Hapa Izakaya opened its doors in September 2012 in Little Italy , as yet another Vancouver restaurant chain making a move for Toronto. With 10 years of Izakaya acclaim on the West Coast, it was time to see how both the edibles and the experience compared to some other 'sake shops' around town.
The term "izakaya" is a compound word that comes from "i" (to stay) and "sakaya" (sake shop) - thanks, Wikipedia - so a spot of sake was surely a requisite starter. I was drinking mostly alone so I cheaped-out and went for the house sake - Sho Chiku Bai (available cold at $9/250ml, $18/500ml, and $27/750ml or hot for $13/300ml), which was still quite delicious. Several warm shots later, and my appetite was stirring.
Aside from the standard menu offerings, Hapa is known for its more seasonal items and ever-changing daily dishes, and following a surprisingly short wait time, our meal came screaming out of the kitchen. When I say screaming I don't mean literally - as though the fine folks at Guu were serving me. If you're looking for a bit more of a relaxed izakaya experience in Toronto, then Hapa just might be the spot for you. You'll still get the greetings and salutations upon entry and exit, but voices won't be hoarse by the end of the meal.
First up was an ebi avocado salad ($10.99). Not my first choice for a starter, but one friend requested some raw greenery. The prawns were tasty but small, the avocado ripe and still firm, but the citrus dressing could have packed more of a punch. Not a bad dish, but I'll be ordering my appetizer off another section of the menu next time.
Thankfully (and not unexpectedly) it was all uphill from here. Our next selection came from the seasonal batch of sushi rolls. Relying on the appeal of the unconventional, the fish and chips roll ($9.99) was crispy, creamy, and delicious. Perfectly battered halibut tempura, light strands of shoestring potato frites on top, and a wasabi tartar sauce - this roll brought two very different types of cuisine together in a truly excellent way.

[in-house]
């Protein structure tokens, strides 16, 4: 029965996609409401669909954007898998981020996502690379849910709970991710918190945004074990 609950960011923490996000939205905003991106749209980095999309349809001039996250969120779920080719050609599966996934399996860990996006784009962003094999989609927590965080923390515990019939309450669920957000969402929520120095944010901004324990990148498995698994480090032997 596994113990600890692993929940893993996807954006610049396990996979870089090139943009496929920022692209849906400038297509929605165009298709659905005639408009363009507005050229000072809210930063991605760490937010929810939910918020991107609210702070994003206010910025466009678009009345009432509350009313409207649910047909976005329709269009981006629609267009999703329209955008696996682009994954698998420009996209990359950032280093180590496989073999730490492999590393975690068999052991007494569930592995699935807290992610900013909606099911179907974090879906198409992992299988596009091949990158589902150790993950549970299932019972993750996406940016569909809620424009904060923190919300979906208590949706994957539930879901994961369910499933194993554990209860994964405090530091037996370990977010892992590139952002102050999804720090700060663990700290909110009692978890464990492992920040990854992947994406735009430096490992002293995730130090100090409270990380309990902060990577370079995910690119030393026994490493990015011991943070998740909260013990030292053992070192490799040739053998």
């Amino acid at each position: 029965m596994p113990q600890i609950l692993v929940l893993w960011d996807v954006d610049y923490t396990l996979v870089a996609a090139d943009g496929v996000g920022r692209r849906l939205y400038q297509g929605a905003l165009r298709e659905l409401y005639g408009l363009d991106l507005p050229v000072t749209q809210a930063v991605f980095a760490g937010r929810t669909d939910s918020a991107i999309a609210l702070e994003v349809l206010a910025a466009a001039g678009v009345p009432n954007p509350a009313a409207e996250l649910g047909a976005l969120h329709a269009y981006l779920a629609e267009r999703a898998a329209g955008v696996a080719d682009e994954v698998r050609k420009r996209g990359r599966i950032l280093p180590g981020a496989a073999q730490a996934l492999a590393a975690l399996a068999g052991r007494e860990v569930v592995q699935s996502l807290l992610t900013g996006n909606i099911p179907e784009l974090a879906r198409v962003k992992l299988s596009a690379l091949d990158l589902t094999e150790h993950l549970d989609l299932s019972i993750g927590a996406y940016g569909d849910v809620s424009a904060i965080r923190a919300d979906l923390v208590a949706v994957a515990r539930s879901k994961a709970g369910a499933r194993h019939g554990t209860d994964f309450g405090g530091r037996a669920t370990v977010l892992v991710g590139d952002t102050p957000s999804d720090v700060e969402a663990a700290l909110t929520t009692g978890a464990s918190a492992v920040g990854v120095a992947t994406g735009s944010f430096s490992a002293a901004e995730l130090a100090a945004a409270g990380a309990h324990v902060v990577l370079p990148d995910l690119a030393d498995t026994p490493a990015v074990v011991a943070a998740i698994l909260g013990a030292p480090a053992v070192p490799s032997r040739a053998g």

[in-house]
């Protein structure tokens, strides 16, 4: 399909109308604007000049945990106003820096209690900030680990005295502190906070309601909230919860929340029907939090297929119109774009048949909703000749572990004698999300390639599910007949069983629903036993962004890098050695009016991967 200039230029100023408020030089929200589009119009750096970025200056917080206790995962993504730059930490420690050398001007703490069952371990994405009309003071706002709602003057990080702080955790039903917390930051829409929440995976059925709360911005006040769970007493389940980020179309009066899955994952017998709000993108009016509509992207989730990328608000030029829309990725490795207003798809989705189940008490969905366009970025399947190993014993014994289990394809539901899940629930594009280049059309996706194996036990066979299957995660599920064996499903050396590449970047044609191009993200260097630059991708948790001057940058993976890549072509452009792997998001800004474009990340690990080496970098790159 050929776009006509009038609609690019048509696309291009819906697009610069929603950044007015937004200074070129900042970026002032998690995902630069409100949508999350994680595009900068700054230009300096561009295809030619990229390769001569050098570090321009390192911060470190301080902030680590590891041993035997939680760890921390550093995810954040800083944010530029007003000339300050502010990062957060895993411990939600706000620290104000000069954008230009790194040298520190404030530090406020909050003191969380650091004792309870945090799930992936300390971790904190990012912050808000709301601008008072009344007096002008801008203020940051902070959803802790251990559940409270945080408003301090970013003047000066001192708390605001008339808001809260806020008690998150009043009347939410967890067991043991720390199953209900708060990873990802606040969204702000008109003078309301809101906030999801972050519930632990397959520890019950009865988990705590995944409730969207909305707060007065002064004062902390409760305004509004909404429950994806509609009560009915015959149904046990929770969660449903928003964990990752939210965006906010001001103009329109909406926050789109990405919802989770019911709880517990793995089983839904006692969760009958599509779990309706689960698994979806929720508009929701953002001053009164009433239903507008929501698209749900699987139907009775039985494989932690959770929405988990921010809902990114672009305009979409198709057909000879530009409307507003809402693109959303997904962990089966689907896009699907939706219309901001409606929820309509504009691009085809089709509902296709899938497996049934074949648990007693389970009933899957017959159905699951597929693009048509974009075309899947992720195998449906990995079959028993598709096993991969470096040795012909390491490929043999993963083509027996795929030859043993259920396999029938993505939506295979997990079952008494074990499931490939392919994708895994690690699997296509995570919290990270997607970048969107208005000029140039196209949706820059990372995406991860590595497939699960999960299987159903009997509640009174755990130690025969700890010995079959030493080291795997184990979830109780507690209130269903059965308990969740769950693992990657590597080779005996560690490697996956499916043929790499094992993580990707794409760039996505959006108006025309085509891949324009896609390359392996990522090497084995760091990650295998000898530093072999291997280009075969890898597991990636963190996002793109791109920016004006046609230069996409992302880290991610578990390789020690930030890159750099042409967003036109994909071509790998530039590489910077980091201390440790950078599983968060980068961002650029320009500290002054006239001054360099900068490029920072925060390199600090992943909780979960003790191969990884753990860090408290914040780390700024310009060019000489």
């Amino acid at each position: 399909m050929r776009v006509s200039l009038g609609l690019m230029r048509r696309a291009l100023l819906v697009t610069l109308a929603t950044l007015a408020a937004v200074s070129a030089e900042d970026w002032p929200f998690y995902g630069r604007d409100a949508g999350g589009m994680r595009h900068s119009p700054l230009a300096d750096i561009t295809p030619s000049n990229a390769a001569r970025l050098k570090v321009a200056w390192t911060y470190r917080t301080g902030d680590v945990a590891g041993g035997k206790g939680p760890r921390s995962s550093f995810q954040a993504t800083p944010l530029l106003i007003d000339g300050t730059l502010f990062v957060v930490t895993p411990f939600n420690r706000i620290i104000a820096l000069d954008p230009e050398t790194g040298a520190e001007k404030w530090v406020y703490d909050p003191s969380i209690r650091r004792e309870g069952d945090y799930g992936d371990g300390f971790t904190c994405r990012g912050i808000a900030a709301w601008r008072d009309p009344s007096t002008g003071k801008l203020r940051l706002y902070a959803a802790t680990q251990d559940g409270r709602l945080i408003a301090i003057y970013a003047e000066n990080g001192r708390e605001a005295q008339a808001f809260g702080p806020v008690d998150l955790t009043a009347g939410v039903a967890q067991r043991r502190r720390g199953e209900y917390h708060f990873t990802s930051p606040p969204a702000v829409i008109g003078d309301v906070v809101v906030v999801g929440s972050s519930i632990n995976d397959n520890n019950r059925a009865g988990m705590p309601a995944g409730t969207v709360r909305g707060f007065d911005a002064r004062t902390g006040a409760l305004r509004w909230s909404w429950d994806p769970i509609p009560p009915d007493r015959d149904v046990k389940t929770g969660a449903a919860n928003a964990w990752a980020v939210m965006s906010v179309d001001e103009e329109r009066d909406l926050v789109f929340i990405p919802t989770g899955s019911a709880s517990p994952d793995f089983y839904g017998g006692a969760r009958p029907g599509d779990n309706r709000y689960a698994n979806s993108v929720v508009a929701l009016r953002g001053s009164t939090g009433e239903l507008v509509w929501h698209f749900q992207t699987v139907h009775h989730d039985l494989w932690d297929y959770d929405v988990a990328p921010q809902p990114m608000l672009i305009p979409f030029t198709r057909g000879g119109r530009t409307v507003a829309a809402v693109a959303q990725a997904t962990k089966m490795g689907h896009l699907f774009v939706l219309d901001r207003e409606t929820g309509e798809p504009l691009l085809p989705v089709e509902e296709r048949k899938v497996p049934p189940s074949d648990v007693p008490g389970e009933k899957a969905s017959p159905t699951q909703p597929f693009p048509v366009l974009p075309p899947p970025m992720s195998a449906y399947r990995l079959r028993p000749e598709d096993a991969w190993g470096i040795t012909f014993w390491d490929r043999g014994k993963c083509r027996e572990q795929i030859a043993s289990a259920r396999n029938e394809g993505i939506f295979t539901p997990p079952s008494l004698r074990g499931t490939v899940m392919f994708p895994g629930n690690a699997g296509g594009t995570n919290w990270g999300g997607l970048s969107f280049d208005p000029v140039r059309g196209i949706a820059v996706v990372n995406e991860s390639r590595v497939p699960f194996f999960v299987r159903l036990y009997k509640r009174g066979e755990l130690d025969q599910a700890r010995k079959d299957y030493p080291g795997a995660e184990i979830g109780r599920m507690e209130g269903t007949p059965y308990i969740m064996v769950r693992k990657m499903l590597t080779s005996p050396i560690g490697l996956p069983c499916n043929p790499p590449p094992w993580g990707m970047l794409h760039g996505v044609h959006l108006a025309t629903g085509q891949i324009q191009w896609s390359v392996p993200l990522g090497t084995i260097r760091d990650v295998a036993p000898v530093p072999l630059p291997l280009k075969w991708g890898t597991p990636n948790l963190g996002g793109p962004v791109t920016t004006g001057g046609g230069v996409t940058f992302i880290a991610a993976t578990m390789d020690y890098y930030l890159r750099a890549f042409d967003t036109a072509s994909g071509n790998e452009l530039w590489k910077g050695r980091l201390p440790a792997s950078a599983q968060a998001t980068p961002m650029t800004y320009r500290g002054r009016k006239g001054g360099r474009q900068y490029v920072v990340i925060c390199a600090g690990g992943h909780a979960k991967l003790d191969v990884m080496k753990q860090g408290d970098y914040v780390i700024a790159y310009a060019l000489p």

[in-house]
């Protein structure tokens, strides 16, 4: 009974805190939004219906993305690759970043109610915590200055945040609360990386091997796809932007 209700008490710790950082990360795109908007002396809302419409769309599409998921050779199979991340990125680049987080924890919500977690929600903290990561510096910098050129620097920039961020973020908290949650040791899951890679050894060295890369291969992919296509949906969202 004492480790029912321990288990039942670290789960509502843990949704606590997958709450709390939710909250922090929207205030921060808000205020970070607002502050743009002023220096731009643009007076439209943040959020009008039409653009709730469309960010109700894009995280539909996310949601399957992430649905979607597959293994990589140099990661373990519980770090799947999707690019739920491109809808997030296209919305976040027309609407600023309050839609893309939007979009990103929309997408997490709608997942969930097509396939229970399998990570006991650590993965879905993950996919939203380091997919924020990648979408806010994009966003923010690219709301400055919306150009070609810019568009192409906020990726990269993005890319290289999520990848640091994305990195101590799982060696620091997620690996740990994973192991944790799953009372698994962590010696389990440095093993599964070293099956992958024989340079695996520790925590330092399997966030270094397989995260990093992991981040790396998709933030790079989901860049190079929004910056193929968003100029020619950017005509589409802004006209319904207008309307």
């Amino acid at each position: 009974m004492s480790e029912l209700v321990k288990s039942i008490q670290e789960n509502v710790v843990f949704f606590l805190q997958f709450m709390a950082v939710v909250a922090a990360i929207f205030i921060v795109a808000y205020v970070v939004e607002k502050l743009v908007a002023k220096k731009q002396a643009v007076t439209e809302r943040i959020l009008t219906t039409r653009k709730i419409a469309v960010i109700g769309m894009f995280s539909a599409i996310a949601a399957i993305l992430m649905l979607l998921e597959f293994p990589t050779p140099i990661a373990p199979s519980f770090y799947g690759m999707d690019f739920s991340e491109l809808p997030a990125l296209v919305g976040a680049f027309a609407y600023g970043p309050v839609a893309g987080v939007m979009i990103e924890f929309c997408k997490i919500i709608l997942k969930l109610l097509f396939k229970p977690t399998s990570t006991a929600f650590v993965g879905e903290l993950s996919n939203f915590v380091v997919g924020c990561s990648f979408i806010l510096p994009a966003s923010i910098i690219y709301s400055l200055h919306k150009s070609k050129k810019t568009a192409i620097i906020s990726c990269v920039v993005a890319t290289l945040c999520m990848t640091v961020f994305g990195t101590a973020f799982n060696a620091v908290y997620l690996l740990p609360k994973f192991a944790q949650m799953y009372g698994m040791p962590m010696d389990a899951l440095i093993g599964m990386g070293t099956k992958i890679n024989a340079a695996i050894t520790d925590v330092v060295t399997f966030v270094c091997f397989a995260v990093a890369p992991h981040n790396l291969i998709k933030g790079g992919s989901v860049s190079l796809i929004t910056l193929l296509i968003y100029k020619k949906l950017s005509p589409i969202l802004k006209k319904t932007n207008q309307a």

Next up was a beef tataki ($9.99) - my last-minute pick - which saw lightly seared AAA beef shaved paper-thin and paired with sesame chili sauce, crunchy fried shallots, green onion and a zesty squeeze of lemon. The texture and flavour combos worked perfectly.
Moving on. Only two of us at the table really like mackerel but both of us really, really like mackerel! Blasted with a blowtorch table-side, the aburi saba ($8.99) was soft and sweetened from its marinade, smoky from the lick of the open flame, and contained a great balance of oil.
We were initially attracted to the menu-standard of halibut tacos ($7.49) but were wisely swayed towards the teriyaki chicken tacos, avoiding overlap with the already ordered halibut roll. Juicy pieces of chicken breast, fried onions, avocado, and a lip-smacking teriyaki sauce, all wrapped up in a grilled tortilla - the dish was simple and well above average.
No need to slow down just yet - our next dish was a mixed bowl of ishi-yaki ($10.99), which is rice with small morsels of well-marinated pork, garlic, sprouts, egg, tomato, lettuce, and a spicy miso paste. It was like a Japanese-ish bibimbap. No one was complaining about its authenticity or taste.
A lot of people say that they save the best bites for last. Personally, I fall into that category. The ahi tuna steak is another one off the "Daily Features" menu, and if you're hitting up Hapa anytime soon, I suggest that this find its way to your table before it's too late! Pan-seared in a tangy red wine reduction, served on a bed of creamy wasabi mashed potatoes, and topped with the bite of green onion and sautéed shallots, as well as crisp lotus root chips, this dish was dynamite (and pretty to look at, too).
All warmed up from two bottles of sake, some great service, and a seriously tasty dinner - that was a wrap on the evening's affair. With much to sample still, and an evolution of sure-to-be-intriguing daily menu items, I've got a looming suspicion that, just like the influx of more of its Vancouver counterparts, this will not be the last I see of Hapa Izakaya.